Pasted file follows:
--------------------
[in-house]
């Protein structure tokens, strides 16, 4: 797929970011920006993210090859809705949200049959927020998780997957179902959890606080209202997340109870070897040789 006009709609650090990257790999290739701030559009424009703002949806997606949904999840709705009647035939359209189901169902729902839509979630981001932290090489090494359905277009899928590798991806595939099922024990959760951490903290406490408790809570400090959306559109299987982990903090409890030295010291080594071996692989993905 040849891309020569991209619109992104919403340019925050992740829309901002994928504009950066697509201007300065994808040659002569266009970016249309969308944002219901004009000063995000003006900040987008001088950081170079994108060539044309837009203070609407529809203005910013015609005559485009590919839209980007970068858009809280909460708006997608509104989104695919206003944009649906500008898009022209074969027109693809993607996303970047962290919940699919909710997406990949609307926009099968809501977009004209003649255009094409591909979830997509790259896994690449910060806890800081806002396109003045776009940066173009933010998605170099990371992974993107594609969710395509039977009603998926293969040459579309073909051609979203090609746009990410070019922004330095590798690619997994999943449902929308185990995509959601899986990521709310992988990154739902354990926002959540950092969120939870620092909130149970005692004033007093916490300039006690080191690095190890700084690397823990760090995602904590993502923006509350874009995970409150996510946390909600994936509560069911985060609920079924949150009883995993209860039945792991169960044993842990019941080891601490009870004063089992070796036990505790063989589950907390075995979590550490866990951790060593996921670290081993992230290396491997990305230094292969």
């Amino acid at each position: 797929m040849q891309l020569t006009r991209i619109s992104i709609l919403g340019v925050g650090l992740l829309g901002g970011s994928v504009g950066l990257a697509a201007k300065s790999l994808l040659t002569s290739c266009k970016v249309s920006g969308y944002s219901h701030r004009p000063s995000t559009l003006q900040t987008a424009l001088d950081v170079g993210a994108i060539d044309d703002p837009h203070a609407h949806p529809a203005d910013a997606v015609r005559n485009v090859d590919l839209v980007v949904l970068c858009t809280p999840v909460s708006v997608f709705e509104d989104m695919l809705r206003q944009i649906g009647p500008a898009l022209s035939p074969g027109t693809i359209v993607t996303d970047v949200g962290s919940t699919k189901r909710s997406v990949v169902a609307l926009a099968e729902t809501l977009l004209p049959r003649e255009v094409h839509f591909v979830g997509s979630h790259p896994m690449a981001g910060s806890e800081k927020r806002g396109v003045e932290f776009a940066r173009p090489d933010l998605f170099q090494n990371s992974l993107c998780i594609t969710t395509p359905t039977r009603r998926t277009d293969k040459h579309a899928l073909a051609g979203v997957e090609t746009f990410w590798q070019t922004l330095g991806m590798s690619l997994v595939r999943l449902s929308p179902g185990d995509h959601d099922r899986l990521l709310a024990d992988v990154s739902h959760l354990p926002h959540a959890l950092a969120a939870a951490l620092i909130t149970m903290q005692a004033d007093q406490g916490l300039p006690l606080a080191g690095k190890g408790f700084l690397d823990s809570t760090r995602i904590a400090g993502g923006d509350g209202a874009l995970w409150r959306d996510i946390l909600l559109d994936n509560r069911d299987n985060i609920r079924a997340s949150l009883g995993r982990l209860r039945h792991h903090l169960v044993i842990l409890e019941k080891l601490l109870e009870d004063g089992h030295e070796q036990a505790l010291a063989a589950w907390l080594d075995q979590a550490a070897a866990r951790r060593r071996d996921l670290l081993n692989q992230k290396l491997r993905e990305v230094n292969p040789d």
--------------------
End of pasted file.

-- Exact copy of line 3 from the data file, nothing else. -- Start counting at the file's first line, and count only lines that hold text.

């Amino acid at each position: 797929m040849q891309l020569t006009r991209i619109s992104i709609l919403g340019v925050g650090l992740l829309g901002g970011s994928v504009g950066l990257a697509a201007k300065s790999l994808l040659t002569s290739c266009k970016v249309s920006g969308y944002s219901h701030r004009p000063s995000t559009l003006q900040t987008a424009l001088d950081v170079g993210a994108i060539d044309d703002p837009h203070a609407h949806p529809a203005d910013a997606v015609r005559n485009v090859d590919l839209v980007v949904l970068c858009t809280p999840v909460s708006v997608f709705e509104d989104m695919l809705r206003q944009i649906g009647p500008a898009l022209s035939p074969g027109t693809i359209v993607t996303d970047v949200g962290s919940t699919k189901r909710s997406v990949v169902a609307l926009a099968e729902t809501l977009l004209p049959r003649e255009v094409h839509f591909v979830g997509s979630h790259p896994m690449a981001g910060s806890e800081k927020r806002g396109v003045e932290f776009a940066r173009p090489d933010l998605f170099q090494n990371s992974l993107c998780i594609t969710t395509p359905t039977r009603r998926t277009d293969k040459h579309a899928l073909a051609g979203v997957e090609t746009f990410w590798q070019t922004l330095g991806m590798s690619l997994v595939r999943l449902s929308p179902g185990d995509h959601d099922r899986l990521l709310a024990d992988v990154s739902h959760l354990p926002h959540a959890l950092a969120a939870a951490l620092i909130t149970m903290q005692a004033d007093q406490g916490l300039p006690l606080a080191g690095k190890g408790f700084l690397d823990s809570t760090r995602i904590a400090g993502g923006d509350g209202a874009l995970w409150r959306d996510i946390l909600l559109d994936n509560r069911d299987n985060i609920r079924a997340s949150l009883g995993r982990l209860r039945h792991h903090l169960v044993i842990l409890e019941k080891l601490l109870e009870d004063g089992h030295e070796q036990a505790l010291a063989a589950w907390l080594d075995q979590a550490a070897a866990r951790r060593r071996d996921l670290l081993n692989q992230k290396l491997r993905e990305v230094n292969p040789d």